GitHub has changed how organization administrators can control access to their repositories for third-party applications, such as Semaphore. As explained in their blog post, third-party restrictions allow you to gain a more fine grained control over your organization’s repositories and the data on GitHub.
As of February 24, 2015 this is reflecting on how Semaphore interacts for all GitHub repositories owned by organizations which have enabled third-party application restrictions. The technical details are on GitHub’s developer blog. This post summarizes the actions we are taking on Semaphore to adapt to GitHub’s new policies as well as actions you will need to take if you are an owner of an organization on GitHub.
Actions we are taking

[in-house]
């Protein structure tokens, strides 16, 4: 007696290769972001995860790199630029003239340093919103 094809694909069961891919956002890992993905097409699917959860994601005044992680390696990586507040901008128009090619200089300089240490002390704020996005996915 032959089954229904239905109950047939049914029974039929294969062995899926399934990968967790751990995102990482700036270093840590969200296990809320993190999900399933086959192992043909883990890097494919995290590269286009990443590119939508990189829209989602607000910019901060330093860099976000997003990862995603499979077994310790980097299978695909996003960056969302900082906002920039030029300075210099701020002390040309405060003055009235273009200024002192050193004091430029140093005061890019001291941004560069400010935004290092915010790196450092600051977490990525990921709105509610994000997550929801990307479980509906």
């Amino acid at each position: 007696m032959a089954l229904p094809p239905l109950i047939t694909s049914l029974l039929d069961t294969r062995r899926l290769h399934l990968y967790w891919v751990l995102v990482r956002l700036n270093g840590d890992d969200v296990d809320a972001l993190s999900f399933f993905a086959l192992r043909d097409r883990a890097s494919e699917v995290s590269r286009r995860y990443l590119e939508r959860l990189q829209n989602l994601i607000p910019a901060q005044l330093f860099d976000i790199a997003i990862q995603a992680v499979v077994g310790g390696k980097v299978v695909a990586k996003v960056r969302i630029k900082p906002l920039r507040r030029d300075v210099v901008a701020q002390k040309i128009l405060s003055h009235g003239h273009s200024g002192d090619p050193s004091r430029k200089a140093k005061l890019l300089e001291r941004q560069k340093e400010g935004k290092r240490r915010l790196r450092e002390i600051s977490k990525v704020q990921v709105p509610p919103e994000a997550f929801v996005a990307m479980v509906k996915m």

Enabling third-party application restrictions on GitHub will invalidate all SSH keys created before February 2014, which are part of your organization. For this reason, we will regenerate deploy keys which fall into that timespan. If your project is affected, you’ll receive an email from GitHub stating that a new deploy key has been added to your repository.
Actions you need to take
If you don’t enable third-party application restriction on GitHub, there are no actions required on your side.
Restricting third-party applications for your organization has some repercussions. If you plan on using these restrictions, please consult this page on GitHub for all the details.
One notable change is that GitHub will blacklist all current SSH keys and new keys have to be approved. You’ll notice this when you try to access the organization’s repository by either a push, pull or clone actions. When this happens, an error message will guide you through the process of verifying your SSH key. This is affecting both deploy and user keys.
If you notice any anomalies, please contact us as soon as possible through a support ticket or on live chat so we can solve the issue in a timely manner.